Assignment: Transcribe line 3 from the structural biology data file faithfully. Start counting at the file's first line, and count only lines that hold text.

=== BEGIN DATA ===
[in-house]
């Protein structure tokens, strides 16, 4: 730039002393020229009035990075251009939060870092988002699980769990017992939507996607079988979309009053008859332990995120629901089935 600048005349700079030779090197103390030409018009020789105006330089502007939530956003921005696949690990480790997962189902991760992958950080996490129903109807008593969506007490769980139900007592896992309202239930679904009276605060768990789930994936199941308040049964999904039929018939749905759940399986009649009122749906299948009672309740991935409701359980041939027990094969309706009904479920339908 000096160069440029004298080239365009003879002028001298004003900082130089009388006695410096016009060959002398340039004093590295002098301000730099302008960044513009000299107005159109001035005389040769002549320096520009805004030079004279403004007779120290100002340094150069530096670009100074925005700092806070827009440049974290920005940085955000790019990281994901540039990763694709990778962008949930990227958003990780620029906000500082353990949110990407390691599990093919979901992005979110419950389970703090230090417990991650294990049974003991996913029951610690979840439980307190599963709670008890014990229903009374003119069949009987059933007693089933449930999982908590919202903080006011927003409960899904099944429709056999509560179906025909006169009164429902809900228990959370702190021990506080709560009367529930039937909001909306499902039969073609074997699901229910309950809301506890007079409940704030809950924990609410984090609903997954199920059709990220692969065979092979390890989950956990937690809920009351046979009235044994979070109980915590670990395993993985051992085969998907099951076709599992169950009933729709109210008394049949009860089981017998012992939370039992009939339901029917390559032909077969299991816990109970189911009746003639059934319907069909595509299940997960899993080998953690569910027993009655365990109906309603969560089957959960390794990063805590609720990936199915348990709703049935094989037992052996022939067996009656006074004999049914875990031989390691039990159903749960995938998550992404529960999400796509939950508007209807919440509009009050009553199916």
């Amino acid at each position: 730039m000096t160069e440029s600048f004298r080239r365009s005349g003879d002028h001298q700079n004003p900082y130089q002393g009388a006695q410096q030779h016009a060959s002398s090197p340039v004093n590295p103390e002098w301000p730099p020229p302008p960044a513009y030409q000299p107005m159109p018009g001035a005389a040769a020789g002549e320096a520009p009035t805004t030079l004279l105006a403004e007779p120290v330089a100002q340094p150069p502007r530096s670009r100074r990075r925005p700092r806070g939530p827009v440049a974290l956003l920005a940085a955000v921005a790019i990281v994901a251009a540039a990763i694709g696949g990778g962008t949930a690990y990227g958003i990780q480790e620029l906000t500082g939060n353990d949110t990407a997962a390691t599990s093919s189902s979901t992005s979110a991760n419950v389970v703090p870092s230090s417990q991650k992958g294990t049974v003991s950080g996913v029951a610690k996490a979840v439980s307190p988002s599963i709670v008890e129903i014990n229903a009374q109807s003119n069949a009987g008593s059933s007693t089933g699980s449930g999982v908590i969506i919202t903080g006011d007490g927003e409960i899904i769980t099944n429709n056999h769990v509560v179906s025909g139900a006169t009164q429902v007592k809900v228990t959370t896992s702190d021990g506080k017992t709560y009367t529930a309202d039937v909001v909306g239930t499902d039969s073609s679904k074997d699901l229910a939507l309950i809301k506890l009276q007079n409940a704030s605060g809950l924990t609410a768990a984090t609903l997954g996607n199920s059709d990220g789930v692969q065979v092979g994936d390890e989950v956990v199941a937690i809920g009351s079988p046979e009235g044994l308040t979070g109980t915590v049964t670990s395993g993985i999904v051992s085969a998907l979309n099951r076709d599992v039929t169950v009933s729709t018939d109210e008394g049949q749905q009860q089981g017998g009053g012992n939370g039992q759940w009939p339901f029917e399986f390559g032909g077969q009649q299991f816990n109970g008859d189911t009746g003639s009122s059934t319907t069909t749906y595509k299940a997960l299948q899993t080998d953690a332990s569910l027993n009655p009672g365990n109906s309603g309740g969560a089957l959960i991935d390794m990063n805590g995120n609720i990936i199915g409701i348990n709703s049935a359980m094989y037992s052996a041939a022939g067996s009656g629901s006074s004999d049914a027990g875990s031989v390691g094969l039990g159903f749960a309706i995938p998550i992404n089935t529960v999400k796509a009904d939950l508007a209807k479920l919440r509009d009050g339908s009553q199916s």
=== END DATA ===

């Amino acid at each position: 730039m000096t160069e440029s600048f004298r080239r365009s005349g003879d002028h001298q700079n004003p900082y130089q002393g009388a006695q410096q030779h016009a060959s002398s090197p340039v004093n590295p103390e002098w301000p730099p020229p302008p960044a513009y030409q000299p107005m159109p018009g001035a005389a040769a020789g002549e320096a520009p009035t805004t030079l004279l105006a403004e007779p120290v330089a100002q340094p150069p502007r530096s670009r100074r990075r925005p700092r806070g939530p827009v440049a974290l956003l920005a940085a955000v921005a790019i990281v994901a251009a540039a990763i694709g696949g990778g962008t949930a690990y990227g958003i990780q480790e620029l906000t500082g939060n353990d949110t990407a997962a390691t599990s093919s189902s979901t992005s979110a991760n419950v389970v703090p870092s230090s417990q991650k992958g294990t049974v003991s950080g996913v029951a610690k996490a979840v439980s307190p988002s599963i709670v008890e129903i014990n229903a009374q109807s003119n069949a009987g008593s059933s007693t089933g699980s449930g999982v908590i969506i919202t903080g006011d007490g927003e409960i899904i769980t099944n429709n056999h769990v509560v179906s025909g139900a006169t009164q429902v007592k809900v228990t959370t896992s702190d021990g506080k017992t709560y009367t529930a309202d039937v909001v909306g239930t499902d039969s073609s679904k074997d699901l229910a939507l309950i809301k506890l009276q007079n409940a704030s605060g809950l924990t609410a768990a984090t609903l997954g996607n199920s059709d990220g789930v692969q065979v092979g994936d390890e989950v956990v199941a937690i809920g009351s079988p046979e009235g044994l308040t979070g109980t915590v049964t670990s395993g993985i999904v051992s085969a998907l979309n099951r076709d599992v039929t169950v009933s729709t018939d109210e008394g049949q749905q009860q089981g017998g009053g012992n939370g039992q759940w009939p339901f029917e399986f390559g032909g077969q009649q299991f816990n109970g008859d189911t009746g003639s009122s059934t319907t069909t749906y595509k299940a997960l299948q899993t080998d953690a332990s569910l027993n009655p009672g365990n109906s309603g309740g969560a089957l959960i991935d390794m990063n805590g995120n609720i990936i199915g409701i348990n709703s049935a359980m094989y037992s052996a041939a022939g067996s009656g629901s006074s004999d049914a027990g875990s031989v390691g094969l039990g159903f749960a309706i995938p998550i992404n089935t529960v999400k796509a009904d939950l508007a209807k479920l919440r509009d009050g339908s009553q199916s």